Starring-Helen Mirren, Julie Walters, Penelope Wilton
Scott’s Review #1,090
Reviewed December 11, 2020
A clever female version of The Full Monty (1997), the middle-aged bordering on senior citizen characters, nudity comparisons notwithstanding, Calendar Girls (2003) has standard similarities. The film is a light-hearted affair, charming and fun with positive and inspiring messages about friendship and helping with cancer research.
How can a film like this not bring a smile to the viewer’s face? It did to mine.
That said, it’s hardly high drama or material that requires much thought or dissection. I’d wager to say you only need to see it once. There lies a situational or clichéd theme as the women face the standard and guessable awkward moments, but the film entertains in style.
Calendar Girls is based on a true story adding merit, appreciation, and endearing quality. It’s a feel-good film if there ever was one which is just fine in this case. The film was a box-office smash, and why not? It’s a comically robust experience.
A likable group of “women of a certain age” conspire to launch a calendar, bearing their best assets for all to see. Before this sounds too scandalous or corny, the ladies do it for a good cause and not for any titillating pleasure. The women are British and, while attractive, are average-looking gals with womanly figures. These tidbits lead to humorous and embarrassing situations as some of the women are more modest than others especially laid parallel to the conservative and crusty town that they live in. This leads to shocks among the prudish townspeople.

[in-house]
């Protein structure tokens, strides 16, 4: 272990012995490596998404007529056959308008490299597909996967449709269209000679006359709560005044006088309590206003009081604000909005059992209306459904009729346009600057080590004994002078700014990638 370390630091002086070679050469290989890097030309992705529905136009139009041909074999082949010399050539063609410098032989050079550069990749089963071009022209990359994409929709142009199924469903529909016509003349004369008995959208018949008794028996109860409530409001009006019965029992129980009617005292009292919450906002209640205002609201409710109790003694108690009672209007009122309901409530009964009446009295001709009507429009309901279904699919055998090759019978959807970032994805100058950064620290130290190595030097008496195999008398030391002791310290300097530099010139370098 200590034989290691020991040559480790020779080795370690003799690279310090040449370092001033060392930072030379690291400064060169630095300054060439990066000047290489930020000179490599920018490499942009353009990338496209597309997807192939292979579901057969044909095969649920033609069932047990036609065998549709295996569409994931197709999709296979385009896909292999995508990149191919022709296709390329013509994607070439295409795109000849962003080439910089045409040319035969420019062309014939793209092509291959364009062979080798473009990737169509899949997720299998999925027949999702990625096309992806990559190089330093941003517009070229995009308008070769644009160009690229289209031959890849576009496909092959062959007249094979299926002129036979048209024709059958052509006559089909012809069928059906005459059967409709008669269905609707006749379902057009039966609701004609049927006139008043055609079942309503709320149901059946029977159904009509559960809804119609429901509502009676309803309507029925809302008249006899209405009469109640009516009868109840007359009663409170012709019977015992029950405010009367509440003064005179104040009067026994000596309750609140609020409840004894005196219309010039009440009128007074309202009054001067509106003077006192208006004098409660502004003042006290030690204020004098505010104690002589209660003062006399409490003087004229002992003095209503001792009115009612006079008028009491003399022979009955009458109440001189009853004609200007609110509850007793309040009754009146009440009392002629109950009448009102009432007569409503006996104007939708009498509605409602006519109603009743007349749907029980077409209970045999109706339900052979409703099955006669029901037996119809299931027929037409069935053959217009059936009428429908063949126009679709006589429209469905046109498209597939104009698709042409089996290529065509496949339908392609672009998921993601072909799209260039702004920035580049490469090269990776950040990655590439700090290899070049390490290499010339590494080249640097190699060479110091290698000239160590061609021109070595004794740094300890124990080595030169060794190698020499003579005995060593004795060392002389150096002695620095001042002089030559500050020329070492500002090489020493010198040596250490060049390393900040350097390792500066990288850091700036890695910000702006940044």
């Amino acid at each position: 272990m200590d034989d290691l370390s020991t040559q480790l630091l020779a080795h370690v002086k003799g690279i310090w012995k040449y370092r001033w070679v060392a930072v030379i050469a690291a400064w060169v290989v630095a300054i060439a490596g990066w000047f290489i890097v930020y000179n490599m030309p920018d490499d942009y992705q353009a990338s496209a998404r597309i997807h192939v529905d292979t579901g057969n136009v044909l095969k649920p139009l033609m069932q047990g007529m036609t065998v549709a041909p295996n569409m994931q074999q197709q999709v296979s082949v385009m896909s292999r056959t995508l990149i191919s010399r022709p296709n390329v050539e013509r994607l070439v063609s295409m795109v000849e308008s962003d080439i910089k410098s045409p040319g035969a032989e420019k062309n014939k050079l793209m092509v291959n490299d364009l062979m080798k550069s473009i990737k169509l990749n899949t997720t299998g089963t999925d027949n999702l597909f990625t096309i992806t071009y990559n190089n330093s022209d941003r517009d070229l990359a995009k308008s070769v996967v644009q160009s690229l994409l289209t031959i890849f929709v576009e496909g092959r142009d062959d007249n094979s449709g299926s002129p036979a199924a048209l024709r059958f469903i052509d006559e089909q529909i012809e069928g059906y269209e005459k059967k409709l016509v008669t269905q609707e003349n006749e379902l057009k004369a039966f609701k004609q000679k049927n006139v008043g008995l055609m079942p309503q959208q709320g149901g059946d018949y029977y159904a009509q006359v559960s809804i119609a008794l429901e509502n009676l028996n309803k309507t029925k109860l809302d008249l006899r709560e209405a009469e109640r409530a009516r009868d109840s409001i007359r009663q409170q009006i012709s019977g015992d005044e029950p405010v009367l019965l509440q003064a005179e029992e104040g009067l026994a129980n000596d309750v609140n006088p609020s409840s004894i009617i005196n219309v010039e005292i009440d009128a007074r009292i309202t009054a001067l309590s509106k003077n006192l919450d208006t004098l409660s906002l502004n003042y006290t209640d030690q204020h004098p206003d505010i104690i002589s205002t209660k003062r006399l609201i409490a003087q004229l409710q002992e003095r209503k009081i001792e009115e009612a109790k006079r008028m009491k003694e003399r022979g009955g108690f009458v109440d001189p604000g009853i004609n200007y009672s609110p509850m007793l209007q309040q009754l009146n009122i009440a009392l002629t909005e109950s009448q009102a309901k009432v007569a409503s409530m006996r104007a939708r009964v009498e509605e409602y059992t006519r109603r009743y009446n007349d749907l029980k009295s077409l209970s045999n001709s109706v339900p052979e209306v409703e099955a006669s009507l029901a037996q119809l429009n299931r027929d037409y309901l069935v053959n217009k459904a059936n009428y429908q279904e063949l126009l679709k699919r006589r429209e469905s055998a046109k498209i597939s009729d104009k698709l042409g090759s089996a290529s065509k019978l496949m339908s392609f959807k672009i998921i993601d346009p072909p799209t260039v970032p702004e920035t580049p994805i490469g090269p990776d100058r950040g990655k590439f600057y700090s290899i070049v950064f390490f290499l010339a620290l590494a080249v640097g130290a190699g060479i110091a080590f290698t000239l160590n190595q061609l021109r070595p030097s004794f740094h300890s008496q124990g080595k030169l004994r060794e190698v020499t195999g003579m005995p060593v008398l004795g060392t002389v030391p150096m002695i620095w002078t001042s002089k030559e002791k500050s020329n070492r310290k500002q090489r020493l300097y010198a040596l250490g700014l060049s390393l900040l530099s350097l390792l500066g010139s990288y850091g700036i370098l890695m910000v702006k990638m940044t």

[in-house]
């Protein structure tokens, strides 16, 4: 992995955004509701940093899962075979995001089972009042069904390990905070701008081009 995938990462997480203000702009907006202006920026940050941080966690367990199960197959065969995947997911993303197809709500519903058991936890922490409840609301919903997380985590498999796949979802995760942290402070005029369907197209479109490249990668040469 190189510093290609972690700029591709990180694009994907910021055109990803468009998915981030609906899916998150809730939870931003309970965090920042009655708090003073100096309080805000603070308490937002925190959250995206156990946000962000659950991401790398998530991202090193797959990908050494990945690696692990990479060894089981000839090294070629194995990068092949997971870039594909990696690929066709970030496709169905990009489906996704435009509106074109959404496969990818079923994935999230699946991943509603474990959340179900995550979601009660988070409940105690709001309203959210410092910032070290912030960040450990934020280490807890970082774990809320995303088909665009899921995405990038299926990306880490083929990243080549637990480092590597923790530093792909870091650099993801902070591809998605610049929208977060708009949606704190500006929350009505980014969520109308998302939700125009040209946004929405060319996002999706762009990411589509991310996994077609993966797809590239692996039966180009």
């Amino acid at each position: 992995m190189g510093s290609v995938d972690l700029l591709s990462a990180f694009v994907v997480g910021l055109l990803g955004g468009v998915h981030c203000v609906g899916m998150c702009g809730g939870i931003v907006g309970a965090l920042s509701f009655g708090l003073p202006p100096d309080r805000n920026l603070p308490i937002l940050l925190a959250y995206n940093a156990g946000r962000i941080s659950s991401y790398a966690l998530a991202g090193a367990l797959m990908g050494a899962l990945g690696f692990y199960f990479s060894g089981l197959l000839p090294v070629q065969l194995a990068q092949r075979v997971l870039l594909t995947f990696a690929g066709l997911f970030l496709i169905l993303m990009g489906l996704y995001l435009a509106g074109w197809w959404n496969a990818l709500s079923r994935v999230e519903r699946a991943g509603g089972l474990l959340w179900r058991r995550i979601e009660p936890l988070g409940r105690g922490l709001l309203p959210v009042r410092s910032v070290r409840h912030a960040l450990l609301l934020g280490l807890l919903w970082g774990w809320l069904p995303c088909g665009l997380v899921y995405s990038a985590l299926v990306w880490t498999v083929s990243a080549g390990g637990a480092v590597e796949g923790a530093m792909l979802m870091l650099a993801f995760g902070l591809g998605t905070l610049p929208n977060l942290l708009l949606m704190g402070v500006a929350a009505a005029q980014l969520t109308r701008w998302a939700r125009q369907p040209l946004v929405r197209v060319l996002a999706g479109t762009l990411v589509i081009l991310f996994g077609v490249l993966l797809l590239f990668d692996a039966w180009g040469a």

Chris (Helen Mirren) and Annie (Julie Walters) are best friends. When Annie’s husband dies of leukemia, they conjure up an idea of creating a nude calendar, where women pose while doing traditional duties like baking and knitting. The proceeds will go to research for the deadly disease. Unexpectedly, Chris and Annie, along with others from the Women’s Institute in which they are members, achieve worldwide success even invited to Los Angeles to appear on television’s The Tonight Show with Jay Leno.
The women clash due to their success and differing lifestyle directions, before reconciling and deciding that their ordinary lives aren’t so bad. They happily resume their nice lives away from the spotlight.
The comparisons to The Full Monty must be mentioned because they are so obvious. Whereas the men in The Full Monty strip on stage, the women prefer more modesty, nestled behind calendars for safety, but both groups hail from the English countryside and are regular folk. Since nudity is the word of the day, both groups possess average bodies and are championing worthy causes. Like it or not, this setup produces giggles.
The “calendar girls” are a relatable group that is a marketing genius and allows the film to achieve much merit. Who would care if a bunch of supermodels posed nude while baking cookies? No, the everywoman factor is sky-high, allowing the film to be appreciated and savored.
Because Mirren and Walters, two respected British actresses appear in Calendar Girls, there is an added respectability. After all, would either choose a project less than credible? The obvious answer is they make the film better than it might have been. Penelope Wilton does too. There is a classiness the ladies bring so that we can sink into our theater seats and revel in the good-natured comedy, assuring ourselves we are seeing something of quality too.
Calendar Girls (2003) is so like The Full Monty that they ought to be watched back to back. Perhaps a naughty night in, with a bottle of wine and some cheese, ready to embark on delights and jolly laughs.